Ashorouk Arabic Daily, Egypt
Arming Egypt’s Army Serves US Strategic Interest
By Mohammad El-Menshawy
Egyptian-U.S. military relations grant Washington very important military and logistical advantages.
Translated By Ahmad Abdel-Rahman
8 February 2013
Edited by Heather Martin
Egypt - Ashorouk Arabic Daily - Original Article (Arabic)
Washington believes that armies equipped with U.S. weapons do not fight each other, and it also believes that countries acquiring U.S. arms guarantees an appropriate degree of direct and indirect influence in the affairs of these countries. Hence, we can understand the move taken by the U.S. Senate a few days ago when it refused to stop the supply of a major U.S. arms deal to Egypt. This deal included 20 sophisticated F-16 fighters of which four already were delivered to Cairo last Sunday. A majority of 79 senators supported the arms deal with Egypt, while only 19 voted against it. This support came despite the whirlwind caused by a limited number of the Senate members against the background of anti-Jewish and anti-U.S. statements made by President Mohammed Morsi.
It was also not surprising that the American Israel Public Affairs Committee, the largest among the pro-Israel lobbies, rejected support for halting the aircraft deal for Egypt. One of the American Israel Public Affairs Committee officials said: "We were concerned that passage of this amendment … which calls for halting the supply of aircraft to Egypt … would result in diminishing American influence in Egypt, which was important in resolving the latest conflict with Hamas. When we give weapons to the Egyptian army, we have a greater influence."*
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For decades dating back to the middle of the last century, the goal of arming the Egyptian army was one of the most important tactical U.S. objectives that has never been opposed by any Egyptian rulers. In April 1947 the Egyptian army chief of staff visited U.S. military bases and factories. Following this, Egypt formally requested a U.S. military mission to train Egyptian forces in September 1947. Afterward came the founding of the State of Israel in mid-1948, which temporarily put an end to Washington's attempts to arm Egypt's army.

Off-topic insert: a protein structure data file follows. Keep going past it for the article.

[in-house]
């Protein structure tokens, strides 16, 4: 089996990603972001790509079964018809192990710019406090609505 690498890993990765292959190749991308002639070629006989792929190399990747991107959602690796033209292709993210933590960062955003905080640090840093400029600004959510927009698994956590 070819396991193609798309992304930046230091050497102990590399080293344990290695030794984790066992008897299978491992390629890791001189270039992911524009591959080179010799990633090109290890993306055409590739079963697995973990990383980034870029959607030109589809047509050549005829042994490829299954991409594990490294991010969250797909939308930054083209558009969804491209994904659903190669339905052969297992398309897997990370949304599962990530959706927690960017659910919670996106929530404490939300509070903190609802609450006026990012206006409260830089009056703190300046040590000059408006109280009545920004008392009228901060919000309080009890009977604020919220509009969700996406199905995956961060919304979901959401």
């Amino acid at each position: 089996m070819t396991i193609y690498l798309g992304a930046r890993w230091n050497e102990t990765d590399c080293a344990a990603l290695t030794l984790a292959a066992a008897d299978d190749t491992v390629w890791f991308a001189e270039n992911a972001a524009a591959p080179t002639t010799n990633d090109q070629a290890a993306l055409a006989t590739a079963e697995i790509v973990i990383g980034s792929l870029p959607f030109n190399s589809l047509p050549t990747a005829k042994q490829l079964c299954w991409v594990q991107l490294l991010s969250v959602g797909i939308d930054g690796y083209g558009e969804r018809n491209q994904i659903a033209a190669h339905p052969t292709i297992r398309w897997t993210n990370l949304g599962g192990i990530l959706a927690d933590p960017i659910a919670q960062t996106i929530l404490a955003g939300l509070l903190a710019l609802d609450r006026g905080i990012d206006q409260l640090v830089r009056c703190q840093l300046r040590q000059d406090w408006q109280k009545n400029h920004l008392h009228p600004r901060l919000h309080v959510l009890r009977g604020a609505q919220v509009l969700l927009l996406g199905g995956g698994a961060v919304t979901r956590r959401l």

Egyptian Abdel Nasser sought to purchase weapons from countries of the Eastern bloc and began with a huge deal concluded with Czechoslovakia in 1955 before completely depending on Soviet arms. Afterward, Egypt restored military ties with Washington in 1976, and these relations have developed greatly to the extent that Egypt was ranked second on the list of countries receiving U.S. military aid after the signing of the peace treaty with Israel in 1979. Under this treaty, hundreds of U.S. military personnel were deployed in the Sinai Peninsula as part of the international peacekeeping forces. The total military and economic assistance that Egypt received from the U.S. since then has so far reached over $70 billion, according to reports issued by the U.S. Congress. The Office of Military Cooperation of the U.S. Embassy in Cairo, which concerns itself with military transactions between the two countries, has accordingly become the second largest office of its kind in the world.